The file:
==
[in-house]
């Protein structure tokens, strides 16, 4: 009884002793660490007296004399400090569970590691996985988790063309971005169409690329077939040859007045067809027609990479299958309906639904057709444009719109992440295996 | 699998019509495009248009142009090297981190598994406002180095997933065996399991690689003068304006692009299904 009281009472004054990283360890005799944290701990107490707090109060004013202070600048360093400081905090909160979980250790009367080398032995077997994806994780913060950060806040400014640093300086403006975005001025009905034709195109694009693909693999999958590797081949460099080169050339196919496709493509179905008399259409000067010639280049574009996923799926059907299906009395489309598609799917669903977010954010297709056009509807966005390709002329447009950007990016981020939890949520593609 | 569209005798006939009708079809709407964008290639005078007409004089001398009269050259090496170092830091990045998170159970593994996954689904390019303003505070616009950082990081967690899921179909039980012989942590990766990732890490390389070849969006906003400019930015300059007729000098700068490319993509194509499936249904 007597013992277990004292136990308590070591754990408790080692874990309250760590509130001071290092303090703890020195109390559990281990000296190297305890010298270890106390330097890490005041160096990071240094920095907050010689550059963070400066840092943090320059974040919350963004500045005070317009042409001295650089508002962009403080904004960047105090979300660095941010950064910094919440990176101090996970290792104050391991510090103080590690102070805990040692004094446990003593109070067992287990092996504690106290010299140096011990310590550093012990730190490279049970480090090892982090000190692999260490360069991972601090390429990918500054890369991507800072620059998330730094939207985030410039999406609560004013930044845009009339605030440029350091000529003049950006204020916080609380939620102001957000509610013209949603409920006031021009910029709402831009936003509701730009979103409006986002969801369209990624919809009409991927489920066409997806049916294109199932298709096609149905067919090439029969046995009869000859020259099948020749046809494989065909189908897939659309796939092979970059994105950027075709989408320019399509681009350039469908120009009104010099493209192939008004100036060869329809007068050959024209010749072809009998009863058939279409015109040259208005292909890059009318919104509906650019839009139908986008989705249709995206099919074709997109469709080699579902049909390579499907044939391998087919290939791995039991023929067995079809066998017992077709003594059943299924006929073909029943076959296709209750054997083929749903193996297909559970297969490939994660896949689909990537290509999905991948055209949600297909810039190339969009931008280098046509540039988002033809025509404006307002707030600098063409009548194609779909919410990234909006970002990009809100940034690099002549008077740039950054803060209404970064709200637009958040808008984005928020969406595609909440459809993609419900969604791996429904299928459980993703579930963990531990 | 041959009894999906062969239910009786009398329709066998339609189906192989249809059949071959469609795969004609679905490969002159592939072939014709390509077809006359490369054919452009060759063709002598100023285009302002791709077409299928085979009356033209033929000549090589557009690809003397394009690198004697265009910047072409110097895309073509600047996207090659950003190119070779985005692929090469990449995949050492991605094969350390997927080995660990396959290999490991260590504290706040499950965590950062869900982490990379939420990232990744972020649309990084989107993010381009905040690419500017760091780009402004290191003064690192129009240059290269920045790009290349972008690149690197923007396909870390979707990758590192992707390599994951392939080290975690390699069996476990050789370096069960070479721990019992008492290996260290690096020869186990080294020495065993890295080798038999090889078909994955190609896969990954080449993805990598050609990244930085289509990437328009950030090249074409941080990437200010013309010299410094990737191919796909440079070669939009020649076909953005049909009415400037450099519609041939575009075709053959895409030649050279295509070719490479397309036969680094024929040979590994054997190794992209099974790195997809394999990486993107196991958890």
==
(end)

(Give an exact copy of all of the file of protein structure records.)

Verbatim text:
[in-house]
């Protein structure tokens, strides 16, 4: 009884002793660490007296004399400090569970590691996985988790063309971005169409690329077939040859007045067809027609990479299958309906639904057709444009719109992440295996 | 699998019509495009248009142009090297981190598994406002180095997933065996399991690689003068304006692009299904 009281009472004054990283360890005799944290701990107490707090109060004013202070600048360093400081905090909160979980250790009367080398032995077997994806994780913060950060806040400014640093300086403006975005001025009905034709195109694009693909693999999958590797081949460099080169050339196919496709493509179905008399259409000067010639280049574009996923799926059907299906009395489309598609799917669903977010954010297709056009509807966005390709002329447009950007990016981020939890949520593609 | 569209005798006939009708079809709407964008290639005078007409004089001398009269050259090496170092830091990045998170159970593994996954689904390019303003505070616009950082990081967690899921179909039980012989942590990766990732890490390389070849969006906003400019930015300059007729000098700068490319993509194509499936249904 007597013992277990004292136990308590070591754990408790080692874990309250760590509130001071290092303090703890020195109390559990281990000296190297305890010298270890106390330097890490005041160096990071240094920095907050010689550059963070400066840092943090320059974040919350963004500045005070317009042409001295650089508002962009403080904004960047105090979300660095941010950064910094919440990176101090996970290792104050391991510090103080590690102070805990040692004094446990003593109070067992287990092996504690106290010299140096011990310590550093012990730190490279049970480090090892982090000190692999260490360069991972601090390429990918500054890369991507800072620059998330730094939207985030410039999406609560004013930044845009009339605030440029350091000529003049950006204020916080609380939620102001957000509610013209949603409920006031021009910029709402831009936003509701730009979103409006986002969801369209990624919809009409991927489920066409997806049916294109199932298709096609149905067919090439029969046995009869000859020259099948020749046809494989065909189908897939659309796939092979970059994105950027075709989408320019399509681009350039469908120009009104010099493209192939008004100036060869329809007068050959024209010749072809009998009863058939279409015109040259208005292909890059009318919104509906650019839009139908986008989705249709995206099919074709997109469709080699579902049909390579499907044939391998087919290939791995039991023929067995079809066998017992077709003594059943299924006929073909029943076959296709209750054997083929749903193996297909559970297969490939994660896949689909990537290509999905991948055209949600297909810039190339969009931008280098046509540039988002033809025509404006307002707030600098063409009548194609779909919410990234909006970002990009809100940034690099002549008077740039950054803060209404970064709200637009958040808008984005928020969406595609909440459809993609419900969604791996429904299928459980993703579930963990531990 | 041959009894999906062969239910009786009398329709066998339609189906192989249809059949071959469609795969004609679905490969002159592939072939014709390509077809006359490369054919452009060759063709002598100023285009302002791709077409299928085979009356033209033929000549090589557009690809003397394009690198004697265009910047072409110097895309073509600047996207090659950003190119070779985005692929090469990449995949050492991605094969350390997927080995660990396959290999490991260590504290706040499950965590950062869900982490990379939420990232990744972020649309990084989107993010381009905040690419500017760091780009402004290191003064690192129009240059290269920045790009290349972008690149690197923007396909870390979707990758590192992707390599994951392939080290975690390699069996476990050789370096069960070479721990019992008492290996260290690096020869186990080294020495065993890295080798038999090889078909994955190609896969990954080449993805990598050609990244930085289509990437328009950030090249074409941080990437200010013309010299410094990737191919796909440079070669939009020649076909953005049909009415400037450099519609041939575009075709053959895409030649050279295509070719490479397309036969680094024929040979590994054997190794992209099974790195997809394999990486993107196991958890």